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  12. There is something truly terrifying about Barney.

    Kids too, but that's my own personal bugaboo.

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  13. I'm so heartbroken for her growing pains. Not getting a role in "family." Its the most important thing when you're a little kid. You're daughter's heart sounds like it has deep pockets.

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  14. Dude. My heart hurts for you and for your sweet one. If only Barney could solve all the problems.

    *sighs*

    I hate asshole kids. I hope that this year is better for her. Or Her Internet Aunt Becky will come and kick some second grade butt.

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  15. My already fragile heart is ripped a bit more after reading this post, which is filled with beautiful. We should all keep a sentimental friend nearby, I quite think, and I wish your daughter didn't have to put up with thoughtless kids. I hope her school year is good.

    I also wish I'd saved the Teletubbies dolls my oldest bundled in this tiny arms and carried around all the time when he was younger. Even if he never asked for them, I think there'd be something comforting about having them tucked away somewhere.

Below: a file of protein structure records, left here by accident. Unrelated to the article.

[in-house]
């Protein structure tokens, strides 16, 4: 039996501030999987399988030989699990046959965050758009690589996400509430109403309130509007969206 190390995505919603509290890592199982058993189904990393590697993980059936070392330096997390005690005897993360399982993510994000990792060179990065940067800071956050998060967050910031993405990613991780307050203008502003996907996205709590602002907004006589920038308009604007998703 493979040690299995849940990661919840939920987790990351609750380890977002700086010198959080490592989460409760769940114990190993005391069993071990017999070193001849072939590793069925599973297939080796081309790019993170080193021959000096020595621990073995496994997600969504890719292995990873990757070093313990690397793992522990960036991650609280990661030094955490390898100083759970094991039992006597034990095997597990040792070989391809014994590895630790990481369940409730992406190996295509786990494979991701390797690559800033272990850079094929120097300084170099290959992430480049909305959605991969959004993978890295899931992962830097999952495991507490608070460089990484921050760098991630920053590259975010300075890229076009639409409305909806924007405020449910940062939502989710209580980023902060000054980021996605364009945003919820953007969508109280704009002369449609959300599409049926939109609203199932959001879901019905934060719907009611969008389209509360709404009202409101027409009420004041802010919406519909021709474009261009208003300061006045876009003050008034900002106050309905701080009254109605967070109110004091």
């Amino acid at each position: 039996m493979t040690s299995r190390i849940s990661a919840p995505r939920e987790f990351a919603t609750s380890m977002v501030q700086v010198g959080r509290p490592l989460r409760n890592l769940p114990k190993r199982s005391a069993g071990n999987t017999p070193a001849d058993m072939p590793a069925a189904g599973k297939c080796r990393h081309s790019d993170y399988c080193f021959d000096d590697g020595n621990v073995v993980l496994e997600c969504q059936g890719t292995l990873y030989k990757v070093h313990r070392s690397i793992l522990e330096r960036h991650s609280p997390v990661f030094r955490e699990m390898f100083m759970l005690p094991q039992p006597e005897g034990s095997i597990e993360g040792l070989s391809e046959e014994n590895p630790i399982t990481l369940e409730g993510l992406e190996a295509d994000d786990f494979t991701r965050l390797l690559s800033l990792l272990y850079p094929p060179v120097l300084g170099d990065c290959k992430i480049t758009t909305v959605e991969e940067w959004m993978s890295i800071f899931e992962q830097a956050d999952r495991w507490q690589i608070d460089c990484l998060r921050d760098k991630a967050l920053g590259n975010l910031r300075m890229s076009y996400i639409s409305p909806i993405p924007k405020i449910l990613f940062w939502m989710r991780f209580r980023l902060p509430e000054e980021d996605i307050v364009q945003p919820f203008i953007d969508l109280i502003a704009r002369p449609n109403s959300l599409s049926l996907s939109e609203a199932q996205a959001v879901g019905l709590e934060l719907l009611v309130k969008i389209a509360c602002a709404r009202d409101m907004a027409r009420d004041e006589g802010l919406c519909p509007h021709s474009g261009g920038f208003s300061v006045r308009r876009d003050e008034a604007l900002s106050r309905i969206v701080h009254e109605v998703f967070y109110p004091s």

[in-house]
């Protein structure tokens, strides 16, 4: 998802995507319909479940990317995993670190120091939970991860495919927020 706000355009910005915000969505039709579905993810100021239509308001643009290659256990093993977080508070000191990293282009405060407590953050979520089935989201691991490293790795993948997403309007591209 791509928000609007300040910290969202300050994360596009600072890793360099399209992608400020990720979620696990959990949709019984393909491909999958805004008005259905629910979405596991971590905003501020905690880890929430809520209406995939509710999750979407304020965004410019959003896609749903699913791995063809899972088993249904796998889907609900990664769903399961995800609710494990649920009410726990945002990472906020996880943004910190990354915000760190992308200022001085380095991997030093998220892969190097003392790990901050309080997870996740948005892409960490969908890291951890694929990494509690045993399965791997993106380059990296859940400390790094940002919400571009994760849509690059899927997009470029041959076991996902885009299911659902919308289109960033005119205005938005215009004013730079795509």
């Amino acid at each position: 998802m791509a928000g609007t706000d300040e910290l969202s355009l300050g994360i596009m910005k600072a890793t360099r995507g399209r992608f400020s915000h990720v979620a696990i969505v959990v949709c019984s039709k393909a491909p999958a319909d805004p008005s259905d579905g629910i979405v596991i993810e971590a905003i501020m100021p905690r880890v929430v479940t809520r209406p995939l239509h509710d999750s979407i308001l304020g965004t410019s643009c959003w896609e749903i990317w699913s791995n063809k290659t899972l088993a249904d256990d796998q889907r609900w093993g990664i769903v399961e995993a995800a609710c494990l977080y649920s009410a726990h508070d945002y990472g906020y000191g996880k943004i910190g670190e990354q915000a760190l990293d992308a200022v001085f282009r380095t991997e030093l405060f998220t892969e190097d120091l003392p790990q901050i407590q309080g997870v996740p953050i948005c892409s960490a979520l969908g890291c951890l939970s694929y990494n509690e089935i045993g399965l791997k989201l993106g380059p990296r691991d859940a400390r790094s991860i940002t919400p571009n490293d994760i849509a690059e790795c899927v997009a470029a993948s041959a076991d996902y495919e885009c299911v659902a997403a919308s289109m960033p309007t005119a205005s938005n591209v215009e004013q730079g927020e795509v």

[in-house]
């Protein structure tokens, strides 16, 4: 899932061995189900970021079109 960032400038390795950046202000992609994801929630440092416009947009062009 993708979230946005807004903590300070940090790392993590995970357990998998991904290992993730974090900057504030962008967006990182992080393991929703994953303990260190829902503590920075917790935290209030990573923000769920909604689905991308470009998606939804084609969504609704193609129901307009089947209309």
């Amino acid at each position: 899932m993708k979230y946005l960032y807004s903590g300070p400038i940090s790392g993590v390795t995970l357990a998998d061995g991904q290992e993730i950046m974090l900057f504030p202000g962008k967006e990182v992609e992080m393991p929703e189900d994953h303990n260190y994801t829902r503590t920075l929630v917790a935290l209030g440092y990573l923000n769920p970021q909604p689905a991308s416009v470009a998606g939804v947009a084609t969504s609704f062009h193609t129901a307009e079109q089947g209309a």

(and the bonus of those dolls? They didn't talk...)

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  16. My daughter lost her precious Biz Bunny when she was seven. I searched all over the internet for a replacement, but I could never find one. She is still missed -- 7 years later. I gave Hippie my Teddy who I slept with until I got married. He is some comfort but will never be the same as Biz Bunny.

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  17. You are, as always very cool, Mr Uncool. What a way to save the day!

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  18. Yeah. You're a better man than I. I'd have said....no more Barney.

    I'd upgrade to American Girl doll.

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  19. I plan to pre-program our new son to be terrified of Barney just so we don't have to endure a single moment of his purple doucheyness.

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  20. This is why I am such a pack rat, cause I do the same thing when I remember stuff that I've given away. There is a whole stack of records that I've been mourning for years now.